Cross-border M&A Disputes
Editor’s note: Doran Doeh has pursued a successful legal career of over 40 years in the UK and Russia and was Senior Counsel in Dentons’ Moscow office before returning back to London. He was named “Eminent practitioner in Energy and Natural Resources in Russia” by Chambers Global and Europe 2018. The editorial publishes his submission for Arbitration.ru in two parts due to complexity of the matter. The second part of the article covering disputes over representations, warranties, indemnities, governing law and other aspects of M&A deals will be published in the next issue of Arbitration.ru.
When I was asked by the editor of Arbitration.ru to prepare an article on cross-border M&A disputes, I hesitated to accept. I have been advising on M&A transactions for most of my long career, in London and in Moscow, so what made me hesitate?
Much of the information about cross-border M&A deals and disputes is private and highly confidential. Many deals are not announced, particularly if none of the parties involved is subject to public disclosure requirements. Many disputes go to arbitration which is confidential (it is different with public company takeovers on internationally accessible stock exchanges but most of these are not very relevant for the Russian market). The best legal know-how tends to be protected within the confines of international law firms. There are some published works on M&A of varying weightiness, but most focus on how to do the deals and relatively few on disputes. Of course, I could rely on my own knowledge and experience, but to prepare a piece for this kind of publication I felt I needed to be able to support it from external sources. I quickly began to realize why the editor asked me to do the piece - because it is not easy.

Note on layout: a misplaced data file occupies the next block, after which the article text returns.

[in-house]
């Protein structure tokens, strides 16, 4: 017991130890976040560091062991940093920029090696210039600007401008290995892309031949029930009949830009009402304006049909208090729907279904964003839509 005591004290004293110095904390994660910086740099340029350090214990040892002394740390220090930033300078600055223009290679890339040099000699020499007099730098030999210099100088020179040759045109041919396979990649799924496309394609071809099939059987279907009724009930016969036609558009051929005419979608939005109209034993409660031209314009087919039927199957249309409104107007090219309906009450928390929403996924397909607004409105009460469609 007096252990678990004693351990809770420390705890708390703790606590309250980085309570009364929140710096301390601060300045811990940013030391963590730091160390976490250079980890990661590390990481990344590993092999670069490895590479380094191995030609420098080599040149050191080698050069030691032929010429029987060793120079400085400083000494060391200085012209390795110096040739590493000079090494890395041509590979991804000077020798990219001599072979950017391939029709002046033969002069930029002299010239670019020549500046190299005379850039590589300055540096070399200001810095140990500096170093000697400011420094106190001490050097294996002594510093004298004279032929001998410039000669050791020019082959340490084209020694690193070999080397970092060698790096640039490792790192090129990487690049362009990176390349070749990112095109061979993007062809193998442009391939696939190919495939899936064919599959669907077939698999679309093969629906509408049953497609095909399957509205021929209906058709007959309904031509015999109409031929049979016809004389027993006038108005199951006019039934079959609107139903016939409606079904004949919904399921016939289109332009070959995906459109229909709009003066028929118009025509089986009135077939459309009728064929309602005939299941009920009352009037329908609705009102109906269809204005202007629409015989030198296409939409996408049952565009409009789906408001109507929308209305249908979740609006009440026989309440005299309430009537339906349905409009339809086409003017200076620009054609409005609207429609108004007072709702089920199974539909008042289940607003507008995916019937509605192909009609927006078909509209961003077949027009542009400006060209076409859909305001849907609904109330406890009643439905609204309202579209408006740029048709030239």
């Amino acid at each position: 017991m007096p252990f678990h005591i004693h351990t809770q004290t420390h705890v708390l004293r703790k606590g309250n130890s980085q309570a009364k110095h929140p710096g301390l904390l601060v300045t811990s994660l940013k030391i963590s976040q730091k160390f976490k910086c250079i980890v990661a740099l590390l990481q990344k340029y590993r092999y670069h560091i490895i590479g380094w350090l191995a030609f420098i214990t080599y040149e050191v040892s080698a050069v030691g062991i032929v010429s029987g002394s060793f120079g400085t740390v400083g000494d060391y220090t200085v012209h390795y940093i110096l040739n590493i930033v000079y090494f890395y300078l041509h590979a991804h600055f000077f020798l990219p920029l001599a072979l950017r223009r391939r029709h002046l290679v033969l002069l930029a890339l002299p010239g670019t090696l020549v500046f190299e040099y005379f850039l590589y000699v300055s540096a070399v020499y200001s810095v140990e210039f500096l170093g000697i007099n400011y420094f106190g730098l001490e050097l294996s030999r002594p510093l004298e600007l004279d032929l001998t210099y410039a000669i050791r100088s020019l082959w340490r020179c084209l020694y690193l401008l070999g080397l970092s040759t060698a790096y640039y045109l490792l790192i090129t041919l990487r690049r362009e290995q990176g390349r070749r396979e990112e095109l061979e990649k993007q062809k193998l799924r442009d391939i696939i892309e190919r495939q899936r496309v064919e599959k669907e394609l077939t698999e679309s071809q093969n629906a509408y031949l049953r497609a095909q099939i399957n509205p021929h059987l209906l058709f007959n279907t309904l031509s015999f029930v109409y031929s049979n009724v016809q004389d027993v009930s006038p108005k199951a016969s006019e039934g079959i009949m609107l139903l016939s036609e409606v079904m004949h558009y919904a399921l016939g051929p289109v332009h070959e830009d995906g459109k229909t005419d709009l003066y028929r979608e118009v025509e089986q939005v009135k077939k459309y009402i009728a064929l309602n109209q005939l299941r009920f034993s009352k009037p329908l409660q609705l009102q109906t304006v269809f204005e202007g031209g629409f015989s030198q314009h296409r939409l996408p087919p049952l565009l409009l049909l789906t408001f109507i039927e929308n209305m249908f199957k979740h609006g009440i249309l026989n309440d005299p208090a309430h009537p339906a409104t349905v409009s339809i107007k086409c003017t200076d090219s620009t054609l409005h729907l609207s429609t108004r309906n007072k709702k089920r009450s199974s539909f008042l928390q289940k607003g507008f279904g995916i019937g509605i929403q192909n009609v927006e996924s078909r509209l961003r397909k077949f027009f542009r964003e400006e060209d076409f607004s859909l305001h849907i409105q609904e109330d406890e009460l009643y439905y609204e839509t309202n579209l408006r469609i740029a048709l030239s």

Fortunately, I have been able to find a few appropriate sources, so here goes. I would point out, however, that an important factor which makes possible generalisation about M&A disputes is the availability of warranties and indemnities (W&I) insurance (sometimes called representations and warranties – R&W – insurance) in recent years, so that there are claims records.
In the interest of keeping this article reasonably short, I will present only an outline of the main areas of dispute. I will not deal with public company M&A for the above-indicated reason or with any very specialist subject peculiar to a particular jurisdiction such as Delaware disclosure requirements. A wide range of common law and civil law jurisdictions are potentially involved. I shall therefore focus on general issues relating to the kind of transaction usually governed by a sale and purchase agreement (SPA) for the whole outstanding capital of a target company. I will not deal with partial acquisitions or joint ventures which might be governed (in addition to an SPA or Subscription Agreement) by e.g. a Shareholders Agreement or a Joint Venture Agreement).